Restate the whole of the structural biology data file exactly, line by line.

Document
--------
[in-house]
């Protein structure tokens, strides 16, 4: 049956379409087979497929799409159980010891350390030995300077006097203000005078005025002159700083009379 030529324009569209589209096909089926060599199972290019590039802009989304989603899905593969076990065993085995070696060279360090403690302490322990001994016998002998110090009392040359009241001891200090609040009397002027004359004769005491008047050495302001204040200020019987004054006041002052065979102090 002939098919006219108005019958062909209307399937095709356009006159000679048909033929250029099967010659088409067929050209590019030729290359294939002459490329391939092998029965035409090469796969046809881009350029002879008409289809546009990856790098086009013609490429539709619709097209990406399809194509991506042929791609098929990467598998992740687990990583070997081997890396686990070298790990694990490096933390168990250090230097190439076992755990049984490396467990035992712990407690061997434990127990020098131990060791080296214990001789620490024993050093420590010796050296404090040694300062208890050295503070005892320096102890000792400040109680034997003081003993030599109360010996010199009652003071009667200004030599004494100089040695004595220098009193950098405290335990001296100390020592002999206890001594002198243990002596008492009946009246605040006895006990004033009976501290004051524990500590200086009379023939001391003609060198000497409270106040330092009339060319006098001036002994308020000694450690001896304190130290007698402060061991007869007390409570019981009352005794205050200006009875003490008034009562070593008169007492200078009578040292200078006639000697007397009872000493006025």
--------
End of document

[in-house]
């Protein structure tokens, strides 16, 4: 049956379409087979497929799409159980010891350390030995300077006097203000005078005025002159700083009379 030529324009569209589209096909089926060599199972290019590039802009989304989603899905593969076990065993085995070696060279360090403690302490322990001994016998002998110090009392040359009241001891200090609040009397002027004359004769005491008047050495302001204040200020019987004054006041002052065979102090 002939098919006219108005019958062909209307399937095709356009006159000679048909033929250029099967010659088409067929050209590019030729290359294939002459490329391939092998029965035409090469796969046809881009350029002879008409289809546009990856790098086009013609490429539709619709097209990406399809194509991506042929791609098929990467598998992740687990990583070997081997890396686990070298790990694990490096933390168990250090230097190439076992755990049984490396467990035992712990407690061997434990127990020098131990060791080296214990001789620490024993050093420590010796050296404090040694300062208890050295503070005892320096102890000792400040109680034997003081003993030599109360010996010199009652003071009667200004030599004494100089040695004595220098009193950098405290335990001296100390020592002999206890001594002198243990002596008492009946009246605040006895006990004033009976501290004051524990500590200086009379023939001391003609060198000497409270106040330092009339060319006098001036002994308020000694450690001896304190130290007698402060061991007869007390409570019981009352005794205050200006009875003490008034009562070593008169007492200078009578040292200078006639000697007397009872000493006025």